It’s been a busy couple of weeks. I took a business trip to Atlanta and got sick in the middle of it, then when I got back, we fell into an opportunity to move into a brick Tudor Revival house that we have loved for years. So, for the last week, we’ve been frantically moving stuff from the old mobile home to the new house, and now that everything’s moved, we begin the process of unboxing and evaluating how much of this stuff we actually need.  (Yeah, I know, it’s a bit backwards, but we didn’t have a lot of time to go through things before moving.)

As always, there are casualties in moving. For me, the biggest casualty has been my signed first-edition hardback of Contact, by Carl Sagan.  It was destroyed by water damage while in storage at the old house.  The book is was worth a fair amount of money, but the sentimental value of the book was much greater to me because it was given to me by a writing group friend a decade or so ago.  There were other signed hardbacks in the same box, by authors like Dan Simmons and Leslie Marmon Silko, and my beloved trade paperback of Silko’s Ceremony was ruined as well, but none of those books held the same emotional attachment for me that Contact did.  Ah, well.

I received my preliminary schedule for MileHiCon 44 today, and will post that later, but for now, I wanted to take the time to just write something on this long-neglected blog.

Garage Sales & Source Enlightenment

Today I picked up a bunch of great books at a garage sale, including another copy of Ellison’s Angry Candy, Datlow’s Alien Sex anthology, several issues of Glimmer Train, a Leslie Marmon Silko book, the screenplay and director’s journal for Darren Aronofsky’s p(Pi), and Philip Toshio Sudo’s Zen Sex, the companion volume to Zen Guitar, which I reviewed on this website. My friend Dave also went to that garage sale, and purchased The Collected Stories of Philip K. Dick, Volume I. I saw him walking down the sidewalk, and asked if they had anything good at the sale.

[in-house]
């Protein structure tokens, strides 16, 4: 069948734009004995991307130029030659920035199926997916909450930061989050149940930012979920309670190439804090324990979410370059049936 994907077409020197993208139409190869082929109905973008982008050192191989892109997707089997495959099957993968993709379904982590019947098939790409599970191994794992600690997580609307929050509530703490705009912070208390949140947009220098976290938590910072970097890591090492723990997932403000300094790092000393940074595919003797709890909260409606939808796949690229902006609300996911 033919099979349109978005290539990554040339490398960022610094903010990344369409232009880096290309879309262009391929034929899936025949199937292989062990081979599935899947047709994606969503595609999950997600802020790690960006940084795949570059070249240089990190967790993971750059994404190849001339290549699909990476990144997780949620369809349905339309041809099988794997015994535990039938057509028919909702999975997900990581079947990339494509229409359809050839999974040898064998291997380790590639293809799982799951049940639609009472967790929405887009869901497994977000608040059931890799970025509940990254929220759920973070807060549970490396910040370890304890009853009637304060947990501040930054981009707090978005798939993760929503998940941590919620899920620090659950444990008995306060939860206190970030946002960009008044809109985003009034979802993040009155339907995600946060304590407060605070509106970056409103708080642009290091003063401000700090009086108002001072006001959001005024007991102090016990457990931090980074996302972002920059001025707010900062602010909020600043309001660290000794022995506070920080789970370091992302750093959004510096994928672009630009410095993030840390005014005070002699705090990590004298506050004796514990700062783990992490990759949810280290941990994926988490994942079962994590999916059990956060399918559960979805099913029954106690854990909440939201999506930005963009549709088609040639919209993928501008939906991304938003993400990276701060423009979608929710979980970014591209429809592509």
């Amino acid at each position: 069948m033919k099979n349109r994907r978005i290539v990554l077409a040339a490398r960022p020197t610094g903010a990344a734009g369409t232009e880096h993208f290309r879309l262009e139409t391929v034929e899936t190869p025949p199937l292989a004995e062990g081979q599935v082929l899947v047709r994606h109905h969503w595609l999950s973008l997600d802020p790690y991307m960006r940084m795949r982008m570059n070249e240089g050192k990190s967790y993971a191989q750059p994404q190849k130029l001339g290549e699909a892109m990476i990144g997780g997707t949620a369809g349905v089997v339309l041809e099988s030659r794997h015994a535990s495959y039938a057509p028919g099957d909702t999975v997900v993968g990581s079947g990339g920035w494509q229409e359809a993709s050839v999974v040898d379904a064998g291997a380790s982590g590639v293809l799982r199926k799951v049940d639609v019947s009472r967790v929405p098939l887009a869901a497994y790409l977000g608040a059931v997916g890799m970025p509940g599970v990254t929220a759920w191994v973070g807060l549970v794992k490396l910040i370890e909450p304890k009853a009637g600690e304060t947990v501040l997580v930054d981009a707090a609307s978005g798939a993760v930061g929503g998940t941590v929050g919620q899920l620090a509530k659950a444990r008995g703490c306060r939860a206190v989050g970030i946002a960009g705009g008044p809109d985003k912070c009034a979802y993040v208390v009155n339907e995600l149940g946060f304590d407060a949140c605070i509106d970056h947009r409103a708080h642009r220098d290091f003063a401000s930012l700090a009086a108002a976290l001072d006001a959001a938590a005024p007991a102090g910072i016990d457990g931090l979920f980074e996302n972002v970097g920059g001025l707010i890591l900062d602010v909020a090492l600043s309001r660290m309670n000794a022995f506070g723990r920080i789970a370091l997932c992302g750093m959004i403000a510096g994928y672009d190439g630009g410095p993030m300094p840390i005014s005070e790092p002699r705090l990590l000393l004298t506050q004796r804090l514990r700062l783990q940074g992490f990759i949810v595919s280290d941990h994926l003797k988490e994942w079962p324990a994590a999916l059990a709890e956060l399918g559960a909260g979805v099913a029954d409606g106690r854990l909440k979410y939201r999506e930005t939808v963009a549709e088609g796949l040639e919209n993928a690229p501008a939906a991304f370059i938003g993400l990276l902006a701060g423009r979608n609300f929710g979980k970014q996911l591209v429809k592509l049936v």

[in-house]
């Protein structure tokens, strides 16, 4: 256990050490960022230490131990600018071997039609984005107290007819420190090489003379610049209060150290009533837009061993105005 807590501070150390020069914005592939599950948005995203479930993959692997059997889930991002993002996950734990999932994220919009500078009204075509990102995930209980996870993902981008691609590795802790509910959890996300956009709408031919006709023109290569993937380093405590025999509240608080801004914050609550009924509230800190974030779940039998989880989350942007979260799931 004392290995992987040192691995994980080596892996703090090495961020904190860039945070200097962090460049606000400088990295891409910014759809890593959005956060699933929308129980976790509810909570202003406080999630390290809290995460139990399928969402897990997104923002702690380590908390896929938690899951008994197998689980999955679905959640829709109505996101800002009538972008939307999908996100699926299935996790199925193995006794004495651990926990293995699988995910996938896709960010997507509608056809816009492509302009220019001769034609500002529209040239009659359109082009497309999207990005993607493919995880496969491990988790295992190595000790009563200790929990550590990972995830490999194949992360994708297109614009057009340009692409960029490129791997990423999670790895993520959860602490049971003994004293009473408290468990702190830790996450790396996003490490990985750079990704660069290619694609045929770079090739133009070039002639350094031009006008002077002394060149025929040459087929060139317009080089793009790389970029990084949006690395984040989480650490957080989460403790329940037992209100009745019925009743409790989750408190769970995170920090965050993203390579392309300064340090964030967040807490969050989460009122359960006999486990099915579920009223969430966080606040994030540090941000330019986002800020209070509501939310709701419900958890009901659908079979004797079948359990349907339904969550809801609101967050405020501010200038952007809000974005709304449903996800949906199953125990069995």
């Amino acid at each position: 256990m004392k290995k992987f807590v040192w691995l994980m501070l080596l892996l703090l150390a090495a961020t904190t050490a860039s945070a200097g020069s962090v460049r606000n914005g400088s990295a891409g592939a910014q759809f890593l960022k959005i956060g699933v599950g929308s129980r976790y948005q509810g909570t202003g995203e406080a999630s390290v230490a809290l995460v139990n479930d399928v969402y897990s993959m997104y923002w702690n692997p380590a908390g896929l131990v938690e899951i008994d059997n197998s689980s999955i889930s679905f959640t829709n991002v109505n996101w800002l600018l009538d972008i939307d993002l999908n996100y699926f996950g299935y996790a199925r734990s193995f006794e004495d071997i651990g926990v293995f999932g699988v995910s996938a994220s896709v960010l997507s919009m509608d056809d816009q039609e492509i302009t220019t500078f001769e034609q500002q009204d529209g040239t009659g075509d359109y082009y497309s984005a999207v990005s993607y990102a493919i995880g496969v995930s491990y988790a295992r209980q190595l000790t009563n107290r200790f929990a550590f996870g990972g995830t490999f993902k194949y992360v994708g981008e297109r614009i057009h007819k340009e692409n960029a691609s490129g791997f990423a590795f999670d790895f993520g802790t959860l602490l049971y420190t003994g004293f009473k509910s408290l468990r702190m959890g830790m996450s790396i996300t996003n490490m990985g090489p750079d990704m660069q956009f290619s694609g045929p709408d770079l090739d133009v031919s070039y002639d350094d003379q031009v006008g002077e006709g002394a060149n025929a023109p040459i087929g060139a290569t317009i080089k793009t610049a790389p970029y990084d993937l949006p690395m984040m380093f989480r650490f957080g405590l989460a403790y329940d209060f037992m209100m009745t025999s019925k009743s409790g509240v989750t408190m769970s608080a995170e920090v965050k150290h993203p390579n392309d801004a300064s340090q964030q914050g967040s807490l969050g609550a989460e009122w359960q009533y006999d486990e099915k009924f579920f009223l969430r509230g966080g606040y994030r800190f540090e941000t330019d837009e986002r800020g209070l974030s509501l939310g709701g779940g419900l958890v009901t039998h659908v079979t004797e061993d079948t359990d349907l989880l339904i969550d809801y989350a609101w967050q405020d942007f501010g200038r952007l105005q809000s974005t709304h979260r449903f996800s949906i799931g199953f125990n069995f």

“They did. But it’s yours, now. Happy early birthday present.” He handed me the book.

Thanks, Dave. 🙂

In the afternoon, I watched the Broncos-Rams game, glad to see that Brian Griese pulled through for the team. I get sick of the media hounding him, and it was nice to see him prove — again — that he’s a world class quarterback. During the game, I told my wife that I was going to either write or critique stories tonight, and that’s exactly what I did, after losing a close game of Literati to her. I beat her sister, though. (It’s strange to play a game over the Internet with someone who’s in the next room, but by doing so, we were also able to play with her sister in Phoenix. Pretty cool!)

I worked on “Chesterfield Gray,” getting into the swing of it by revising the three pages I had written before. I then continued for another page and a half, fact-checking WWII on the Internet as I went. I still didn’t know where the story was going, or why a WWII story was coming out, but I made a passing reference to Kamikaze attacks, and started exploring the main male character to see what made him tick. I decided that he had seen real death, and it had affected him deeply, and got to wondering which battles would be the most likely for him to have been in. I wanted it to be a battle where ships were known to have been directly hit by Kamikaze pilots, and the only ship that I knew off the top of my head had been hit was the U.S.S. Saratoga. She was badly damaged near Iwo Jima in 1945, with seven direct hits by Japanese aircraft. Three of those direct hits were Kamikaze strikes.

I know this because I dug out the obituary for my Uncle Wayne Johnson, who passed away in July. He was on the Saratoga on February 21, 1945, and was one deck below a direct Kamikaze hit. He spent the next ten days in a Hawaiian hospital, getting a glass eye and reconstructive surgery.

As I was reading the obituary, it hit me why I am writing this story. It’s my way of grieving for and paying tribute to my Uncle Wayne. Of course, the events in the story will only be tangential to his life, but I understand now why the story is coming out of me. I have a direction, now, and I can work on shaping the story into something worthy of his memory.

Wayne (sitting) and Lyle Johnson, brothers.  Cutter, New Mexico, March 2002
Photo © Stace Johnson, all rights reserved.